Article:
After the state-sponsored murder of Sikhs in Delhi, several armed uprisings flared up across the Punjab countryside, as Sikhs embarked upon a guerrilla war against the Indian government. Now the object was not political autonomy or greater democracy, but a separate Sikh homeland, ‘Khalistan’. Innocent Hindus and Sikhs fell victim to the gun, as Sikh militants began robbing banks, exploding bombs and assassinating policemen and politicians, and the Indian Army and Police discharged the same collective punishment which had been used against Sikhs of Delhi against the Sikhs of the Punjab. It was not uncommon for Indian military personnel to target entire villages if one resident was known to be a militant – friends, family and neighbours were tortured, imprisoned or raped to force militants out of hiding. 12,000 Sikh civilians died in the conflict, overwhelmingly at the hands of the government forces who were supposed to be their protectors. Those who spoke out against government brutality often simply vanished one day, only to reappear years later at the bottom of a stinking mass grave.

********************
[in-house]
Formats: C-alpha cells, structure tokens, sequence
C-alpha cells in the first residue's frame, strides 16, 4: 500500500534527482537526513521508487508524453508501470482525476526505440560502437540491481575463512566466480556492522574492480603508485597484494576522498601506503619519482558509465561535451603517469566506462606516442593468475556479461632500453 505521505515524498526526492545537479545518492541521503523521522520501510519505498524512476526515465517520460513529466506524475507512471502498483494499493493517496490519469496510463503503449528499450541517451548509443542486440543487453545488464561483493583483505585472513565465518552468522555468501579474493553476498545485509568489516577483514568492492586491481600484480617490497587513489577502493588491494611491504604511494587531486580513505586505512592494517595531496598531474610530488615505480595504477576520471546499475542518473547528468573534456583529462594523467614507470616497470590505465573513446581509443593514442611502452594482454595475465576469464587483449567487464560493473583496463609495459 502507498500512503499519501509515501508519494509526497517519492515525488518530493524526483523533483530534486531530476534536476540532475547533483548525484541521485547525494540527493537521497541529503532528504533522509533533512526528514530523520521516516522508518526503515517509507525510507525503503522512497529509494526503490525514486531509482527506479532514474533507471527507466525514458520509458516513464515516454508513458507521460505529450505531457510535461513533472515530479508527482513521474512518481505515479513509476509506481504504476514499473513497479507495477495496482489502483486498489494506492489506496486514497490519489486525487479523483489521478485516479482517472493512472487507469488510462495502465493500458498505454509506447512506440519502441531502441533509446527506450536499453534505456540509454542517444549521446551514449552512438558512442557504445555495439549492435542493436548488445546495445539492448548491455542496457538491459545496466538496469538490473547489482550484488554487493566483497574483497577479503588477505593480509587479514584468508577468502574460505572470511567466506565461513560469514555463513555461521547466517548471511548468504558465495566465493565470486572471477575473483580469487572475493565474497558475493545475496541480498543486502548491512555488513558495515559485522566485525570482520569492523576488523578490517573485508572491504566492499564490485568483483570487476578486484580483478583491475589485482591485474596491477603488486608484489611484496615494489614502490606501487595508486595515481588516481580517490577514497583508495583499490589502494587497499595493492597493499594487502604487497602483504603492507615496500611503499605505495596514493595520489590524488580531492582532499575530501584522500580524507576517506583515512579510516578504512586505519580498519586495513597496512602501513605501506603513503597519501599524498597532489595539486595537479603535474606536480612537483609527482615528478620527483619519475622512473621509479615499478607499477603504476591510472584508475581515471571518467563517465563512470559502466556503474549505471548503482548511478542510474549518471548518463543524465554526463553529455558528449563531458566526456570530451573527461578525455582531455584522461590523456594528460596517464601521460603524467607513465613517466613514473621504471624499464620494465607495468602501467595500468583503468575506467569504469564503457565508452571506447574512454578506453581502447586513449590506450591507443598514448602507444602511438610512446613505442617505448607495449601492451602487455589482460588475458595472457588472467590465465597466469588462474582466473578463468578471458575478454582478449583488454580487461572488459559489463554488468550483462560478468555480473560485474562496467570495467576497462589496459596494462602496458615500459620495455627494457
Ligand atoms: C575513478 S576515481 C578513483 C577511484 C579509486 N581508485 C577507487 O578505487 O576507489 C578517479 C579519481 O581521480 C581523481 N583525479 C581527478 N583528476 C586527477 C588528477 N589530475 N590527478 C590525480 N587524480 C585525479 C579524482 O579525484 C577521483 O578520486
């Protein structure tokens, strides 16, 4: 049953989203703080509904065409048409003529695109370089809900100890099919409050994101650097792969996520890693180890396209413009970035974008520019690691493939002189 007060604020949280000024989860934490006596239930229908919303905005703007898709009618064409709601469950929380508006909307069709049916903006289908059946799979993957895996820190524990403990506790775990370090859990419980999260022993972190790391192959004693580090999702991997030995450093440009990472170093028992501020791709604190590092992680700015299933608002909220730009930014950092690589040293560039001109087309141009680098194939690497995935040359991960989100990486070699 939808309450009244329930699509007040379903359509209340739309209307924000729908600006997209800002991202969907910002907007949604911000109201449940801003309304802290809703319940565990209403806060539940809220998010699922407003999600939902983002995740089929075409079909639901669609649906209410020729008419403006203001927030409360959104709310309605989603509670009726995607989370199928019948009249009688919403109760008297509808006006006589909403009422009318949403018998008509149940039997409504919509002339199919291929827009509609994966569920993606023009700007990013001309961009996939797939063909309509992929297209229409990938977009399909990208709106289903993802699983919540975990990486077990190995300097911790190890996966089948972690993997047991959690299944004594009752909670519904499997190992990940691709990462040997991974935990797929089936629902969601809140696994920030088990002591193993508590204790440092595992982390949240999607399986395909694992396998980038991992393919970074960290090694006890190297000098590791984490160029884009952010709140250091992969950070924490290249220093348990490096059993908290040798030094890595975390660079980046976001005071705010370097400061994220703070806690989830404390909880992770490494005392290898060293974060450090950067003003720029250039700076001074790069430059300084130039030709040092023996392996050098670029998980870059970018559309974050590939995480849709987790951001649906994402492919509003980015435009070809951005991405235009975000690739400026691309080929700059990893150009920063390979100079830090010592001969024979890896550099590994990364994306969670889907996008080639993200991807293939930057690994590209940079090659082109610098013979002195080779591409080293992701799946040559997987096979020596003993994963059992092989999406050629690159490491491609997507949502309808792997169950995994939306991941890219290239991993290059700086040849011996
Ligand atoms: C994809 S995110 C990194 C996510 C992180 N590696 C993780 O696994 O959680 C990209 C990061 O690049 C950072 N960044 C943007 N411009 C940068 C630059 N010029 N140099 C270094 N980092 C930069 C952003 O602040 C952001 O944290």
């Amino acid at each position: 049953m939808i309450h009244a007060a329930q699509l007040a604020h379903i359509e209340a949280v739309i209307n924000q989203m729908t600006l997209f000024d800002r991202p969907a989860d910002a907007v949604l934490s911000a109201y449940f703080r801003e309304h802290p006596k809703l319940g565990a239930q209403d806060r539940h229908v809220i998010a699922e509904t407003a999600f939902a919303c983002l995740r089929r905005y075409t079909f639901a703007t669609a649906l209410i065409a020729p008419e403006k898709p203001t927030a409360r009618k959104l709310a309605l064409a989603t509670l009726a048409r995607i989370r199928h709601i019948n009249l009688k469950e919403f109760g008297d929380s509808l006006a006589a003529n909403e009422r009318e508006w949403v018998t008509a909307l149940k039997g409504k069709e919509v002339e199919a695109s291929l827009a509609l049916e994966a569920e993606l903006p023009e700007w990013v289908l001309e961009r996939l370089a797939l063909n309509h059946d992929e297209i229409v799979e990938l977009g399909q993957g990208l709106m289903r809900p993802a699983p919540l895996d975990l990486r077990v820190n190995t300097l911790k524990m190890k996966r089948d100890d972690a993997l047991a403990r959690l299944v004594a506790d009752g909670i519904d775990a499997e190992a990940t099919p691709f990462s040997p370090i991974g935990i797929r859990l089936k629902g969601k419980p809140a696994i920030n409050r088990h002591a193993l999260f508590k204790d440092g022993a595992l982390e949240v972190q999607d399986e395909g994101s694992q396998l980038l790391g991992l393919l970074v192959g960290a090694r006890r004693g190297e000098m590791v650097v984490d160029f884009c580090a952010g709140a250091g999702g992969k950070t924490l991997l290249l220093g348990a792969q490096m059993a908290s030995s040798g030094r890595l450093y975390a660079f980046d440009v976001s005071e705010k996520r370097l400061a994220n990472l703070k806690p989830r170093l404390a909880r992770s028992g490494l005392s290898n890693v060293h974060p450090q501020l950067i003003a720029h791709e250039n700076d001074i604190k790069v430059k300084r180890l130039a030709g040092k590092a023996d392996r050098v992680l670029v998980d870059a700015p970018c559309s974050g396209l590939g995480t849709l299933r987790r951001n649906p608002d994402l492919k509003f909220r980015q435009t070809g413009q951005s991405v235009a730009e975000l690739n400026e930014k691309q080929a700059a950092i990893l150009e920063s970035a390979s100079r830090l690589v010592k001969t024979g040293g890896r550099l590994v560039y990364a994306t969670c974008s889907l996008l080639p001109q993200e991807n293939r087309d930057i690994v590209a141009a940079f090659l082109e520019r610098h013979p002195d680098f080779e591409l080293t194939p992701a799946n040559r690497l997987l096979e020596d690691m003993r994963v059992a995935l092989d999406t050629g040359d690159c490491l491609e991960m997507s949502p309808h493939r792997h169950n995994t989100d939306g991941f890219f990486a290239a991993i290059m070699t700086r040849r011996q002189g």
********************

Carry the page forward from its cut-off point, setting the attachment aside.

The Sikh militants and the armed proponents of Khalistan were eventually defeated by the government after a decade of fighting. This was inevitable given the overwhelming disproportionality in numbers, weaponry and media influence between the two sides. Today peace has returned to the Punjab and the call for Khalistan is no longer a mainstream force in politics. But the issues which first led to the tensions between the Indian government and the Sikhs remain unresolved – Punjab still doesn’t have full ownership of its own capital or its own rivers. To this list of older grievances have been added the grievances of the eighties and nineties. 20,000 Sikhs were wiped out of existence, a further 180,000 were subjected to tortures, rapes and humiliations which will haunt them for the remainder of their lives, and not one person has been punished by the Indian Government for their complicity in this genocide. There has been no justice for the Sikhs in the world’s largest democracy. Not a single rapist policeman, not one Congress politician. In fact many of these people retain their positions and political influence to this day. Furthermore, any attempt to confront the issues of the Sikh genocide, both within India and without, are consistently slapped down and shut down with accusations of separatism, extremism and terrorism. This has conspired to make most Sikhs ashamed to acknowledge or talk about the wrong done to their people, particularly in India, where to do so is made to seem equivalent to treason. Sikh children grow up without ever knowing what happened only three decades ago. As for the Sikhs living abroad, it is difficult to talk candidly about the genocide without running the risk of being put on an Indian government blacklist and never seeing the Punjab again. Successive governments of India since 1984 have shown a determination to scrape this episode from the pages of their country’s history – movies and books dealing with the events of the Sikh genocide are still censored or banned altogether. But No Sikh and no lover of democracy can let the story of the Sikh genocide slip away into the gaping maw of history to be forgotten forever, not while its survivors are still walking this earth covered in their scars – their mangled bodies an undeniable witness to the truth of what happened to my people. If the last survivor of the Sikh genocide dies without seeing justice from the Indian Government, then the conscience of the Sikh people will die along with them. We must do more.